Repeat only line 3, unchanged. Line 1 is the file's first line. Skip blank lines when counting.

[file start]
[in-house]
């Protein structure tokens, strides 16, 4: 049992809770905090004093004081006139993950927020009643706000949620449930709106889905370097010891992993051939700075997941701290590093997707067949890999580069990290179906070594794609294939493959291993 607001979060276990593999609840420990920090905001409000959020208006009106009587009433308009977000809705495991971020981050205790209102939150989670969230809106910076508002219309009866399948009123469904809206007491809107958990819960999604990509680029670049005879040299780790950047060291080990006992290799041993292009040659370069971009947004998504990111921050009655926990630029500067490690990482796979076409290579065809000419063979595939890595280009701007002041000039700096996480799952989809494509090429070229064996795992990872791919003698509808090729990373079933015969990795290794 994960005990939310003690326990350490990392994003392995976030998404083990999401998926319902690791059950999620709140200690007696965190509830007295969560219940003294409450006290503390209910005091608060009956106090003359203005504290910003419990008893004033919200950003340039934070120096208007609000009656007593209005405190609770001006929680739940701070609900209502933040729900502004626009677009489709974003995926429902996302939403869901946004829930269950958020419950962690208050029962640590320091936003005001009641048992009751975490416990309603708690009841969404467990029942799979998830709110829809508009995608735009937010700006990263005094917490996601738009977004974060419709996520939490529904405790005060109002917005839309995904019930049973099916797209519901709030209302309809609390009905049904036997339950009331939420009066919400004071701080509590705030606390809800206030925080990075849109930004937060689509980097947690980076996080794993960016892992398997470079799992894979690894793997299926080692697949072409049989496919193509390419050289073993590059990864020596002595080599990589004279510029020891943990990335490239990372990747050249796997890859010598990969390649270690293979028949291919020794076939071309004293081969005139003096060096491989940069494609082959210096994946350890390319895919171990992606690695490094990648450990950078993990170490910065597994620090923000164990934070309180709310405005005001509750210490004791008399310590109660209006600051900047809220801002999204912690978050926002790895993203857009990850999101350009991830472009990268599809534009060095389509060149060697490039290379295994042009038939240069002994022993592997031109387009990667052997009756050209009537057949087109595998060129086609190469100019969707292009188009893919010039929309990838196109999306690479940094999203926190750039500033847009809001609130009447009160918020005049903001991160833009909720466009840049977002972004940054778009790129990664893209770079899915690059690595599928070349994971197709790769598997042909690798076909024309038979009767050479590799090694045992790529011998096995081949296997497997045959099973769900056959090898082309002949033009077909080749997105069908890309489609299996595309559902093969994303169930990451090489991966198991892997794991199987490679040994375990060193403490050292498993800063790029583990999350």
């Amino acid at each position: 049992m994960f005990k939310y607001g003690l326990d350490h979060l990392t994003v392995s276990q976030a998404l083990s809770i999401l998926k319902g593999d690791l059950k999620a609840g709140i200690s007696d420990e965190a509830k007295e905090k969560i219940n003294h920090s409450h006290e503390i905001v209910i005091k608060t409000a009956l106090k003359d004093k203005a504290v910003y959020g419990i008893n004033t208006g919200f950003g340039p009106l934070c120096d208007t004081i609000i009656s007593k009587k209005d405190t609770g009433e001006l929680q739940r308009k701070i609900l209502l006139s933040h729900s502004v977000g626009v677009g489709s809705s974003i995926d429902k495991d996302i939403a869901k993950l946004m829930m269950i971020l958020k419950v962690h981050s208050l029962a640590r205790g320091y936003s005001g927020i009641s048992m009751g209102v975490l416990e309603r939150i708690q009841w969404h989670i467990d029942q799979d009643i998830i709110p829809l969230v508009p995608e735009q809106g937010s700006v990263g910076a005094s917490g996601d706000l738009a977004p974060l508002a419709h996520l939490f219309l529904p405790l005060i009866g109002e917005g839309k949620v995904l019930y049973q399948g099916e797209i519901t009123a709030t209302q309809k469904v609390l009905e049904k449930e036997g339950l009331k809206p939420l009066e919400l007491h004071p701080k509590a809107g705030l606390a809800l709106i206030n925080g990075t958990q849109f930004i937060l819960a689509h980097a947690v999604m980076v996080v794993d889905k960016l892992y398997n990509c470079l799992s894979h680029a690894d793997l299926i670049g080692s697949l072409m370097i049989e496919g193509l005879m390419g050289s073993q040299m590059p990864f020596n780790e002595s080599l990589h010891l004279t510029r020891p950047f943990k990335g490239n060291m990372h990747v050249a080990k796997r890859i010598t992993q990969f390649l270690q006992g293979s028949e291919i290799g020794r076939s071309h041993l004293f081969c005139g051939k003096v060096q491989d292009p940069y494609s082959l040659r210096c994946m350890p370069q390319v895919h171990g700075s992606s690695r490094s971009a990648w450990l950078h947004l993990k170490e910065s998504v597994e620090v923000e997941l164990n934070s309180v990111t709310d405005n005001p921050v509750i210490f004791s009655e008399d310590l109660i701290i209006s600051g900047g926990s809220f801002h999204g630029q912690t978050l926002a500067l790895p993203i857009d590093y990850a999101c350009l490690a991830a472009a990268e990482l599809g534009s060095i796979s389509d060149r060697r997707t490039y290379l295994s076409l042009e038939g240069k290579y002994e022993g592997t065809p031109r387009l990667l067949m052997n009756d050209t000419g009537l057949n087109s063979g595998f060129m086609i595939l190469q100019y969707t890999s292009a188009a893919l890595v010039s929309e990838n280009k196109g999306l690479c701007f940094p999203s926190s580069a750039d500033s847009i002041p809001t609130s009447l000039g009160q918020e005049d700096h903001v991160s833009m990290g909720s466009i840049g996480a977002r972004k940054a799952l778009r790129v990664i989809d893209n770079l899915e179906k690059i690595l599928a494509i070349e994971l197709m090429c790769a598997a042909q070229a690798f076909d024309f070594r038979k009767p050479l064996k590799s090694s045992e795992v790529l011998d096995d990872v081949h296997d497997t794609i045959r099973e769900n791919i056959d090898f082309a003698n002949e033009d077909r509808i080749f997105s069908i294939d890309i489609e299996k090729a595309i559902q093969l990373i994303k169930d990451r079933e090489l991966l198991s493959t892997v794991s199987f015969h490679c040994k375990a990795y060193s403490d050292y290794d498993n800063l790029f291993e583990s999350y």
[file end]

């Amino acid at each position: 049992m994960f005990k939310y607001g003690l326990d350490h979060l990392t994003v392995s276990q976030a998404l083990s809770i999401l998926k319902g593999d690791l059950k999620a609840g709140i200690s007696d420990e965190a509830k007295e905090k969560i219940n003294h920090s409450h006290e503390i905001v209910i005091k608060t409000a009956l106090k003359d004093k203005a504290v910003y959020g419990i008893n004033t208006g919200f950003g340039p009106l934070c120096d208007t004081i609000i009656s007593k009587k209005d405190t609770g009433e001006l929680q739940r308009k701070i609900l209502l006139s933040h729900s502004v977000g626009v677009g489709s809705s974003i995926d429902k495991d996302i939403a869901k993950l946004m829930m269950i971020l958020k419950v962690h981050s208050l029962a640590r205790g320091y936003s005001g927020i009641s048992m009751g209102v975490l416990e309603r939150i708690q009841w969404h989670i467990d029942q799979d009643i998830i709110p829809l969230v508009p995608e735009q809106g937010s700006v990263g910076a005094s917490g996601d706000l738009a977004p974060l508002a419709h996520l939490f219309l529904p405790l005060i009866g109002e917005g839309k949620v995904l019930y049973q399948g099916e797209i519901t009123a709030t209302q309809k469904v609390l009905e049904k449930e036997g339950l009331k809206p939420l009066e919400l007491h004071p701080k509590a809107g705030l606390a809800l709106i206030n925080g990075t958990q849109f930004i937060l819960a689509h980097a947690v999604m980076v996080v794993d889905k960016l892992y398997n990509c470079l799992s894979h680029a690894d793997l299926i670049g080692s697949l072409m370097i049989e496919g193509l005879m390419g050289s073993q040299m590059p990864f020596n780790e002595s080599l990589h010891l004279t510029r020891p950047f943990k990335g490239n060291m990372h990747v050249a080990k796997r890859i010598t992993q990969f390649l270690q006992g293979s028949e291919i290799g020794r076939s071309h041993l004293f081969c005139g051939k003096v060096q491989d292009p940069y494609s082959l040659r210096c994946m350890p370069q390319v895919h171990g700075s992606s690695r490094s971009a990648w450990l950078h947004l993990k170490e910065s998504v597994e620090v923000e997941l164990n934070s309180v990111t709310d405005n005001p921050v509750i210490f004791s009655e008399d310590l109660i701290i209006s600051g900047g926990s809220f801002h999204g630029q912690t978050l926002a500067l790895p993203i857009d590093y990850a999101c350009l490690a991830a472009a990268e990482l599809g534009s060095i796979s389509d060149r060697r997707t490039y290379l295994s076409l042009e038939g240069k290579y002994e022993g592997t065809p031109r387009l990667l067949m052997n009756d050209t000419g009537l057949n087109s063979g595998f060129m086609i595939l190469q100019y969707t890999s292009a188009a893919l890595v010039s929309e990838n280009k196109g999306l690479c701007f940094p999203s926190s580069a750039d500033s847009i002041p809001t609130s009447l000039g009160q918020e005049d700096h903001v991160s833009m990290g909720s466009i840049g996480a977002r972004k940054a799952l778009r790129v990664i989809d893209n770079l899915e179906k690059i690595l599928a494509i070349e994971l197709m090429c790769a598997a042909q070229a690798f076909d024309f070594r038979k009767p050479l064996k590799s090694s045992e795992v790529l011998d096995d990872v081949h296997d497997t794609i045959r099973e769900n791919i056959d090898f082309a003698n002949e033009d077909r509808i080749f997105s069908i294939d890309i489609e299996k090729a595309i559902q093969l990373i994303k169930d990451r079933e090489l991966l198991s493959t892997v794991s199987f015969h490679c040994k375990a990795y060193s403490d050292y290794d498993n800063l790029f291993e583990s999350y």